By Chet Yarbrough
Written by: Ralph Ellison
Narrated by: Joe Morton
RALPH ELLISON (1914-1994, AUTHOR, CRITIC, SCHOLAR)
Few books capture the complexity of discrimination and its societal consequence. Ralph Ellison’s “Invisible Man” is one of the few. To re-read/listen to Ellison’s book, it seems a biography of its author.
Ellison was born in Oklahoma City, Oklahoma. He attends Tuskegee Institute, a black university in Alabama. He fails to graduate and moves to New York. He becomes a spokesman and propagandist for the communist party before WWII. He eschews communism after the war while living in New York. He becomes acquainted with other writers (like Richard Wright) who expose discrimination and its abomination. In these details, one sees Ellison as the “Invisible Man”.
JOE MORTON, JR. (AMERICAN STAGE, TV, AND FILM ACTOR, NARRATOR
The intensity and credibility of Ellison’s story is magnified by Joe Morton’s skill as an actor. Every line reflects an understanding of discrimination and its relevant emotions. In reading “Invisible Man” much of what Ellison wrote is missed. Morton offers clarity and visibility to the “Invisible Man”.
In outline, this story follows the path of Ellison’s life. The hero is expelled from college in his Junior year and moves to New York. The reason for his expulsion is an aspect of discrimination and its consequence.
A rich white financial supporter of the university is being shown around by Ellison’s “Invisible Man”.
Through a series of incidents, the white supporter becomes embroiled in the reality of human poverty in a black community. His immersion exposes an incestuous relationship with an inference that incest is not limited to the poor; i.e. that it reflects on his personal white life.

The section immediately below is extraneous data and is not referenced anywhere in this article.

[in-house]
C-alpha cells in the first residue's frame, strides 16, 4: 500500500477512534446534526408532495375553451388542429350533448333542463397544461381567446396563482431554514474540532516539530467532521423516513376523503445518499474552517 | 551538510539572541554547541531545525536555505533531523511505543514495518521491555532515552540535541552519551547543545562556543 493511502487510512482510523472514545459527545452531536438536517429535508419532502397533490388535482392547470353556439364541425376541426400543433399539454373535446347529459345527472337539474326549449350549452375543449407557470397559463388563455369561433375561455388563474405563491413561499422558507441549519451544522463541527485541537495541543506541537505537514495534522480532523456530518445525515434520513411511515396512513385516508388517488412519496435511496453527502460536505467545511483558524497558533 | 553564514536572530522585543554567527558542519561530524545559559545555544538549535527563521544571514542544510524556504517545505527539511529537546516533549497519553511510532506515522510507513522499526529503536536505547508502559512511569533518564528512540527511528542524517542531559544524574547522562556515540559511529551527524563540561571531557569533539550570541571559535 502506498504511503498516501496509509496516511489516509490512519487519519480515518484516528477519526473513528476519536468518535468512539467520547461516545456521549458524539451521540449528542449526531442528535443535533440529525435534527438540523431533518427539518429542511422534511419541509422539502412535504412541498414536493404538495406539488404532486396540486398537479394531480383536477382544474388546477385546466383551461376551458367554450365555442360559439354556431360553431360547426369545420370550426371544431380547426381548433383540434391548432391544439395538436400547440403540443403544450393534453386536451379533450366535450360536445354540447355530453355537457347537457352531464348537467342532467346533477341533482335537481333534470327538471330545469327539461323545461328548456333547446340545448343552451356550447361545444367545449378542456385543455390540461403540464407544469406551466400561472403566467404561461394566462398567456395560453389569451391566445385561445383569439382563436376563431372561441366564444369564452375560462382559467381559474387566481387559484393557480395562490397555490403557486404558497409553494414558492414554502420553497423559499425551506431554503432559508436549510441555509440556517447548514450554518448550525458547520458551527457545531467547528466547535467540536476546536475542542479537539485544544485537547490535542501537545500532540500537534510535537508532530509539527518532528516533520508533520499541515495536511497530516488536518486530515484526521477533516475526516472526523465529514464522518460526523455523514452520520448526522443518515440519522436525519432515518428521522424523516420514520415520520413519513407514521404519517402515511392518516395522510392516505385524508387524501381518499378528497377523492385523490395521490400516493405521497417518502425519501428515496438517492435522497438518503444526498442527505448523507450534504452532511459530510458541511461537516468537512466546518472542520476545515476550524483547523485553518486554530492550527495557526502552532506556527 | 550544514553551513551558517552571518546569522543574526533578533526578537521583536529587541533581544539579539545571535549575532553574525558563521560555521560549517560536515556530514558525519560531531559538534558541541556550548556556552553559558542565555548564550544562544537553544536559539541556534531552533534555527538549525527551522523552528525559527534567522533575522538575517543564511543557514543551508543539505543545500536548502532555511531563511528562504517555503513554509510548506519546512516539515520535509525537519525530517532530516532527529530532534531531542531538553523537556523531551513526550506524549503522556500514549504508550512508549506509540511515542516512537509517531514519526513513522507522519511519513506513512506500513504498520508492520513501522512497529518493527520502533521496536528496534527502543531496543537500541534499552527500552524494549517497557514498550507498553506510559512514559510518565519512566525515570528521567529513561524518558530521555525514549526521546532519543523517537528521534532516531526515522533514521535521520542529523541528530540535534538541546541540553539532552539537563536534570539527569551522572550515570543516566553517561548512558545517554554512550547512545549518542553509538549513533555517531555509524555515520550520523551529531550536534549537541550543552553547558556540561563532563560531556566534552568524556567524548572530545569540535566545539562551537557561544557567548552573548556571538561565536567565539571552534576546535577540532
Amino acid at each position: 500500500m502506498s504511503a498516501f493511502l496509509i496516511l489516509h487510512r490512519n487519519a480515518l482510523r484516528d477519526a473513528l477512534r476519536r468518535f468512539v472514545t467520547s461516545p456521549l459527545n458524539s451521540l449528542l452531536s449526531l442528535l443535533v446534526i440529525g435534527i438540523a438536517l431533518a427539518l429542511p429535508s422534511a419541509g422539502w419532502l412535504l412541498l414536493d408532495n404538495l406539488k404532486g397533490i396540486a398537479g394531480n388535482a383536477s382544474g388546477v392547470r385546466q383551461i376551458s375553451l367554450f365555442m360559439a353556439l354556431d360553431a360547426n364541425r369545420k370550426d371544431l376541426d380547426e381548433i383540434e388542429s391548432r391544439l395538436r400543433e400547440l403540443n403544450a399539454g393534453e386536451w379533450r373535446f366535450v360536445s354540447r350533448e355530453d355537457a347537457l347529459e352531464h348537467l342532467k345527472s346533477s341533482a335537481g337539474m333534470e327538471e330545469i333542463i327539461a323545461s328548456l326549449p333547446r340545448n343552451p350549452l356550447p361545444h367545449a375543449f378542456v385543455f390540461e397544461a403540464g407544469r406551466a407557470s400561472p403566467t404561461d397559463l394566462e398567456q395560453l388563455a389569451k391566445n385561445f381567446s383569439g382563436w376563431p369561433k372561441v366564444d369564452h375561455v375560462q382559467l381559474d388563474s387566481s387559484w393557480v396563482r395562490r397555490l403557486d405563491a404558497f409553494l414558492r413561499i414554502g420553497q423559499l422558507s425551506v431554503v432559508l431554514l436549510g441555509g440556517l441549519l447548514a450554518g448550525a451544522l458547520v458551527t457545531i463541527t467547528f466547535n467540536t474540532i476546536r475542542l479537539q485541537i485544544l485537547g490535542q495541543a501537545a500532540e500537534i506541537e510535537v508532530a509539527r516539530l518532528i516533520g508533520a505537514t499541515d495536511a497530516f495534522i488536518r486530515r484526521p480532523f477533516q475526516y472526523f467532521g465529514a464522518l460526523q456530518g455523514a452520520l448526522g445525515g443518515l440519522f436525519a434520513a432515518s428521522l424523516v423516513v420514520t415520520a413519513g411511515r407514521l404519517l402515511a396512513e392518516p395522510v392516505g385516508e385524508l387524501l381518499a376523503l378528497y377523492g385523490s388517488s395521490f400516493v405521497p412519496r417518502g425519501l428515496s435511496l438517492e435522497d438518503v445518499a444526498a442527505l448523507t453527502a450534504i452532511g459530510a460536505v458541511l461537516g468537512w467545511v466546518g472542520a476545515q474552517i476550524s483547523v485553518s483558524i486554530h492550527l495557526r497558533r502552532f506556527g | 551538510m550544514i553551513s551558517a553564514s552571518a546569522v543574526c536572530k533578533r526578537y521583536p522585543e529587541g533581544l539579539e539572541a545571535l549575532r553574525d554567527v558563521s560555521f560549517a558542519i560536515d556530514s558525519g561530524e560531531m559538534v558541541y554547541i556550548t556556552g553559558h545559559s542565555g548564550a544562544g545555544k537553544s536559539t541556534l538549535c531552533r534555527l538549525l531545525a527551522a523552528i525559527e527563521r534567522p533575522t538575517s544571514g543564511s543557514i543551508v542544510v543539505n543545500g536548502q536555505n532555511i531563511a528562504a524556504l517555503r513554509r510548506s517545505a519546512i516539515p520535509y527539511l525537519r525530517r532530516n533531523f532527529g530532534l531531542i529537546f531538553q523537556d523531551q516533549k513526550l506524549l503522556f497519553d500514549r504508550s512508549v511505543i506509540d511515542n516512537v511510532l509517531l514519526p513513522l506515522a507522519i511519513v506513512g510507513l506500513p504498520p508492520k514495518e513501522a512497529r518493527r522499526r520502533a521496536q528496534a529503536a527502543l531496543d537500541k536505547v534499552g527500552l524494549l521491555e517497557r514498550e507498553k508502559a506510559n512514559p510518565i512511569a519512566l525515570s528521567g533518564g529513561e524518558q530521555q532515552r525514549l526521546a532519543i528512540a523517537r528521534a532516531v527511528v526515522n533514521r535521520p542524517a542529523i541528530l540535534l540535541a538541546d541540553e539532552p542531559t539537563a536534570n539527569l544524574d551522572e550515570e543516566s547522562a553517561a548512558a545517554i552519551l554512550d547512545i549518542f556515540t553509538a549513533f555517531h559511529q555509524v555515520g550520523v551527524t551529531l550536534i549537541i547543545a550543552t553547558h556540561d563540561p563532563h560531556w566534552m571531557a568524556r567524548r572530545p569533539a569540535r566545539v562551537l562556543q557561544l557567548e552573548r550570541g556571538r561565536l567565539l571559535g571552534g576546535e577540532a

The white university benefactor appears overwhelmed by a realization of evil’s equality among men. A rich white man’s evil is no different from a poor black man’s evil. He asks the “Invisible Man” to get him a shot of liquor.
Because they are far from town, the only place for a drink is a seedy bar in the neighborhood. In trying to please the university’s patron, the “Invisible Man” inadvertently embroils the rich man in a bar fight. No one is killed but the experience illustrates how discrimination relegates parts of society to a life of poverty, anxiety, and despair.
Upon returning to the University, the patron tells the “Invisible Man” to have the President of the school come see him in his room. Dutifully, the “Invisible Man” calls the University President and is condemned by him for showing the patron a part of town that shows what it is like to be black in America. All the student had done was what the benefactor asked him to do.
EVERYWHERE IN CHAINS (A respected black leader (this University President) is saying—if you want to get ahead, you must hide who you are, play by a white man’s rules, and interpret everything a white person says to mean you don’t matter; and act appropriately to reinforce a white man’s stereotype of “Negroes”.)
The University President expels the “Invisible Man” for a mistake he believes he did not make. The President disagrees. He tells the “Invisible Man” he made a horrible mistake.
The University President explains that he should have “shucked and jived” to steer the patron away from the reality of being black in the south.
The President is telling the Black student he must “play the game”. This is a statement about the complexity and disastrous effects of discrimination. Not only white America stereotypes Black America, some Blacks reinforce it.